Category: Investment Grade Weekly

17 Jan 2020

CAM Investment Grade Weekly Insights

It was another busy week in the corporate credit markets; inflows remained robust, the new issue calendar continued to hum and the secondary market featured buyers grabbing for yield.  Risk markets have been incredibly resilient as they have shrugged off geopolitical turmoil and they seem to have little interest in impeachment or the upcoming presidential primaries and election.  The spread on the corporate index is one basis point tighter on the week, currently trading at 95.  The range in spreads on the index thus far in 2020 has been tight at just three basis points.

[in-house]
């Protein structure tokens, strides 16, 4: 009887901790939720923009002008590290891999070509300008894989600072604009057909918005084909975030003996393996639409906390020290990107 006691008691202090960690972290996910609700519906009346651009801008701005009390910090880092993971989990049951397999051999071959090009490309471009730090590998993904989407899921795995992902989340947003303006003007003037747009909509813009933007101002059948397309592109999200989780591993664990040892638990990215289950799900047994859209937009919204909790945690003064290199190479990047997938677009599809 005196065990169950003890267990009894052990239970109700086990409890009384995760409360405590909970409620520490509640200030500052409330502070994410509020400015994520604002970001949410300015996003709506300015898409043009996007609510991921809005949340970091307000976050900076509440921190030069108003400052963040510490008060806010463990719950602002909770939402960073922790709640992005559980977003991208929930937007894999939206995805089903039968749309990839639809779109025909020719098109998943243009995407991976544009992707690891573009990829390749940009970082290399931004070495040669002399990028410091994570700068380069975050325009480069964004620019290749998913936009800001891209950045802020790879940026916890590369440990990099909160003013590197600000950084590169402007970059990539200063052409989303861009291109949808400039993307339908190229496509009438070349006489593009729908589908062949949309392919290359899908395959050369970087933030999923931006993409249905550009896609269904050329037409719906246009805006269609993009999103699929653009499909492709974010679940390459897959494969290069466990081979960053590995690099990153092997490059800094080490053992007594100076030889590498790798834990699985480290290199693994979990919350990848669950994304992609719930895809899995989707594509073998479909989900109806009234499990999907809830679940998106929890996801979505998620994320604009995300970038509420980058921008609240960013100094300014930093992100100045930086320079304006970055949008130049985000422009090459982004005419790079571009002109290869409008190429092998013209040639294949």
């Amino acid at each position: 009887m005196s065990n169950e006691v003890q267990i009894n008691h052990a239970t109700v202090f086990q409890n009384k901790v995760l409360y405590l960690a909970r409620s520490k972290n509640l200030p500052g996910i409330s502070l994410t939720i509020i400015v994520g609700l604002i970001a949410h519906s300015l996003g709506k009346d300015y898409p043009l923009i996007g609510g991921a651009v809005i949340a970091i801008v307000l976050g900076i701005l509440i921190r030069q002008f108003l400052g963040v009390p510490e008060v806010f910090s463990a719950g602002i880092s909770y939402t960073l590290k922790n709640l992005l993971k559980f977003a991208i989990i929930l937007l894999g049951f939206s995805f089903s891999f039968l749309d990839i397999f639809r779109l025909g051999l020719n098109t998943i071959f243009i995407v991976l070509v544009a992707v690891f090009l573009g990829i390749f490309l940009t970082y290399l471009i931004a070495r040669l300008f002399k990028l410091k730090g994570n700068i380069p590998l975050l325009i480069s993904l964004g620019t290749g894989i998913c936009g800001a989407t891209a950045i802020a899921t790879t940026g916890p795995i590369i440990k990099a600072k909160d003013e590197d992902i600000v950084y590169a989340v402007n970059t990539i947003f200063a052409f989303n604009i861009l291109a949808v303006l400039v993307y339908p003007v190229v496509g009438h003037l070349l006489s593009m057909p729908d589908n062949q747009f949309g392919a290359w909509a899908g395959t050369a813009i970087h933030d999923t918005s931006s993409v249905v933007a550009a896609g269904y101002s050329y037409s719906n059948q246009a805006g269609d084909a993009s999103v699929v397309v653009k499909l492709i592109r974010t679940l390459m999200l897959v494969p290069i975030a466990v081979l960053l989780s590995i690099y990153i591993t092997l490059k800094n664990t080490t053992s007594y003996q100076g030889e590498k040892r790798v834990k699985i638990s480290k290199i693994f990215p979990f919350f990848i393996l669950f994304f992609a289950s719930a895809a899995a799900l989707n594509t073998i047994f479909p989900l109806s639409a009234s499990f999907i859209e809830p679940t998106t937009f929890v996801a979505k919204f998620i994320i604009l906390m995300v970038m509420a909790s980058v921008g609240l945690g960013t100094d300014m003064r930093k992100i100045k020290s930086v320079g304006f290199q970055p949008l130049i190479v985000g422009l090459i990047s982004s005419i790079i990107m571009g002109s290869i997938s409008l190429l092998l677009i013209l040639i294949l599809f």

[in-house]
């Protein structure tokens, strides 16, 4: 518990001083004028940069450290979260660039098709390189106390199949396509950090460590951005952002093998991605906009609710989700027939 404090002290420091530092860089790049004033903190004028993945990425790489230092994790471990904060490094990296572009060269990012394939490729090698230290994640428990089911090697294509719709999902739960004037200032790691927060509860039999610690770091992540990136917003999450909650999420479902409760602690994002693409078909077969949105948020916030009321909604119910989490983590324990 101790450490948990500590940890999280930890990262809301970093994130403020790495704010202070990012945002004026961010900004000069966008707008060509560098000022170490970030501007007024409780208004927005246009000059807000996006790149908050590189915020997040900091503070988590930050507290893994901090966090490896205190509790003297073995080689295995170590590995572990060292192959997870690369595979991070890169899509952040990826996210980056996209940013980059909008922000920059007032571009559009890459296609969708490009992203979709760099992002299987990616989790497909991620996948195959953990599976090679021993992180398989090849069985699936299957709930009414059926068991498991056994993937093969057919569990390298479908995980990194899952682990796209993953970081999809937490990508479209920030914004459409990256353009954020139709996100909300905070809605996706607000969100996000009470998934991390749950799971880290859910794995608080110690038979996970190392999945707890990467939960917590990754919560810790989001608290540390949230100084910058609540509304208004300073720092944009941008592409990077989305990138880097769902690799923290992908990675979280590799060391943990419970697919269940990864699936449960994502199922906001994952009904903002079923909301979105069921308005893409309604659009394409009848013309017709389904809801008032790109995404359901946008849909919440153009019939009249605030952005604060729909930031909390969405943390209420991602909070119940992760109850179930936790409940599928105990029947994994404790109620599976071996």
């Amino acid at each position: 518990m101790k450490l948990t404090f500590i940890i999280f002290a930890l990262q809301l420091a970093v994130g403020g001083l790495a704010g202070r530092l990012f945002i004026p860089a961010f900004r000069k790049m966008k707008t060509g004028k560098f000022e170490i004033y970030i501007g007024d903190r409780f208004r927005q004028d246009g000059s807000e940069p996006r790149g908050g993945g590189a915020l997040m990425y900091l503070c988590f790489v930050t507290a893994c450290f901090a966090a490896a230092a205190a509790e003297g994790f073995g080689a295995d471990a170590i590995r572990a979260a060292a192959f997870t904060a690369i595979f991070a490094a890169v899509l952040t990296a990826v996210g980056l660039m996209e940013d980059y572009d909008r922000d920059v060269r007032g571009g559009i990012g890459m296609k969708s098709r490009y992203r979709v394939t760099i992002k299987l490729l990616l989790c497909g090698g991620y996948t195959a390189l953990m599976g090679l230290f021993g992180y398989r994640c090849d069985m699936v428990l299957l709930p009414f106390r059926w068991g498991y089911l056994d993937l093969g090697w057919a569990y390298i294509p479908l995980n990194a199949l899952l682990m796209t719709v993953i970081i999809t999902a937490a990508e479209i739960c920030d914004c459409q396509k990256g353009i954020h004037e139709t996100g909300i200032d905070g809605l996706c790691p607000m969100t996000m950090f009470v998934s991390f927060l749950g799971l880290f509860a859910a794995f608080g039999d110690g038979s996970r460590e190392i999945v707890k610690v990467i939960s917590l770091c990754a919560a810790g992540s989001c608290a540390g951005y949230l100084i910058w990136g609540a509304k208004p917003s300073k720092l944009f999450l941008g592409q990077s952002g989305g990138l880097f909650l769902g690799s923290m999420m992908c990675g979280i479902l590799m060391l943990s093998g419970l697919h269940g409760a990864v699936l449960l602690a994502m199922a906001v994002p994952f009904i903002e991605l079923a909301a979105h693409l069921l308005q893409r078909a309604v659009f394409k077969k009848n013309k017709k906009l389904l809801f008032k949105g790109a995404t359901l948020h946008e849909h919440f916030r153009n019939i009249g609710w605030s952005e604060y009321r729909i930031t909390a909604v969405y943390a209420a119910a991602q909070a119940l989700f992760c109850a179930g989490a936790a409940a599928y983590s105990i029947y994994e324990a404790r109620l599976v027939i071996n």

The primary market was busy again with more than $35bln in new debt coming to market on the heels of $60bln+ the week prior.  Demand was very strong as order books were well oversubscribed, even for companies with marginal credit metrics.  It is early in the year but so far new issue supply is 32% higher relative to last year, according to data compiled by Bloomberg.  Recall that CAM’s projection as well as the general consensus is calling for overall supply in 2020 to be down relative to 2019 especially on a net basis.  We expect that issuers will look to be quite active in the first half of the year and that issuance will be more subdued in the second half due to the uncertainty that typically accompanies a presidential election.  The consensus supply number for January is $120bln, according to data compiled by Bloomberg, so next week should be another solid week for issuance but will likely be somewhat lower than the previous two weeks due to earnings blackout periods.